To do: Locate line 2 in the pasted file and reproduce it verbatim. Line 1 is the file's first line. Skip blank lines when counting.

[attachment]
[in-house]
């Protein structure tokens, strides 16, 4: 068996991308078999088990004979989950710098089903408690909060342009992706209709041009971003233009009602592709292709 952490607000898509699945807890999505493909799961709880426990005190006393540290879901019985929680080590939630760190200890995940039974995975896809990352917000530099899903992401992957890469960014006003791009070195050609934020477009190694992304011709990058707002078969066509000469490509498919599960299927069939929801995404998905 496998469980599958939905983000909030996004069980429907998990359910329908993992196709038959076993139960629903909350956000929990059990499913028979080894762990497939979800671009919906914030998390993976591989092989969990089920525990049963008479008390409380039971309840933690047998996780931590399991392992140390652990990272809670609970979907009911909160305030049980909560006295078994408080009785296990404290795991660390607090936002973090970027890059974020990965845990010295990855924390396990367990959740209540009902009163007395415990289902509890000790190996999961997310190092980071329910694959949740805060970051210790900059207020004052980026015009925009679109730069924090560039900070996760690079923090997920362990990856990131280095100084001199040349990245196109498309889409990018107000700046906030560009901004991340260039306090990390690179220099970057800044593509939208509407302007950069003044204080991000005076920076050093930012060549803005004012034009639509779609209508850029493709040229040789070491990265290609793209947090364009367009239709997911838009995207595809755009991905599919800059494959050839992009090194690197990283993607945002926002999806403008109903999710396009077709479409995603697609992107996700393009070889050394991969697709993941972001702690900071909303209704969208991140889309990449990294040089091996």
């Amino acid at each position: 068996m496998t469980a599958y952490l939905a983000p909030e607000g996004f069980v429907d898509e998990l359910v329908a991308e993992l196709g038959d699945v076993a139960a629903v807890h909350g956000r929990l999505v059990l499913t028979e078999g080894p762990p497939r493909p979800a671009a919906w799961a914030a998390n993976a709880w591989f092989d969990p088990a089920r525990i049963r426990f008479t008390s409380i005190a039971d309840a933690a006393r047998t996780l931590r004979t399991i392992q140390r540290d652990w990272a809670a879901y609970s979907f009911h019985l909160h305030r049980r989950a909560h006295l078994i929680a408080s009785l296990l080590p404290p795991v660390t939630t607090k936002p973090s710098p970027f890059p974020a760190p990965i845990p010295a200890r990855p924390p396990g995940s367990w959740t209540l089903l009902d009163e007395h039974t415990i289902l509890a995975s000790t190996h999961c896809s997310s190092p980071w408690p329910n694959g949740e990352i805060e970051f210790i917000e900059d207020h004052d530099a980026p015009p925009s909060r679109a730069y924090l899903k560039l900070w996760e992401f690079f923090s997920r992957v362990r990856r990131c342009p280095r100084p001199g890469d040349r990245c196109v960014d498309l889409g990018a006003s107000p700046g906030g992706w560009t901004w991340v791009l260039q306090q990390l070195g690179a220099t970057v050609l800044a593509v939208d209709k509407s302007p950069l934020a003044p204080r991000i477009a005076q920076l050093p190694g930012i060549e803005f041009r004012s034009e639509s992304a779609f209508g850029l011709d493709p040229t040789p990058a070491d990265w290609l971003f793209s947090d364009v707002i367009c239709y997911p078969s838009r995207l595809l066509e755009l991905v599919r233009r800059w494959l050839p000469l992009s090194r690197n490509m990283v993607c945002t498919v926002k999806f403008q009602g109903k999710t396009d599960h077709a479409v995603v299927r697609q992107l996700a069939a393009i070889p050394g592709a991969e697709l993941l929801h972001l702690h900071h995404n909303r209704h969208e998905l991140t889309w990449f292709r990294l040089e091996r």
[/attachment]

């Protein structure tokens, strides 16, 4: 068996991308078999088990004979989950710098089903408690909060342009992706209709041009971003233009009602592709292709 952490607000898509699945807890999505493909799961709880426990005190006393540290879901019985929680080590939630760190200890995940039974995975896809990352917000530099899903992401992957890469960014006003791009070195050609934020477009190694992304011709990058707002078969066509000469490509498919599960299927069939929801995404998905 496998469980599958939905983000909030996004069980429907998990359910329908993992196709038959076993139960629903909350956000929990059990499913028979080894762990497939979800671009919906914030998390993976591989092989969990089920525990049963008479008390409380039971309840933690047998996780931590399991392992140390652990990272809670609970979907009911909160305030049980909560006295078994408080009785296990404290795991660390607090936002973090970027890059974020990965845990010295990855924390396990367990959740209540009902009163007395415990289902509890000790190996999961997310190092980071329910694959949740805060970051210790900059207020004052980026015009925009679109730069924090560039900070996760690079923090997920362990990856990131280095100084001199040349990245196109498309889409990018107000700046906030560009901004991340260039306090990390690179220099970057800044593509939208509407302007950069003044204080991000005076920076050093930012060549803005004012034009639509779609209508850029493709040229040789070491990265290609793209947090364009367009239709997911838009995207595809755009991905599919800059494959050839992009090194690197990283993607945002926002999806403008109903999710396009077709479409995603697609992107996700393009070889050394991969697709993941972001702690900071909303209704969208991140889309990449990294040089091996």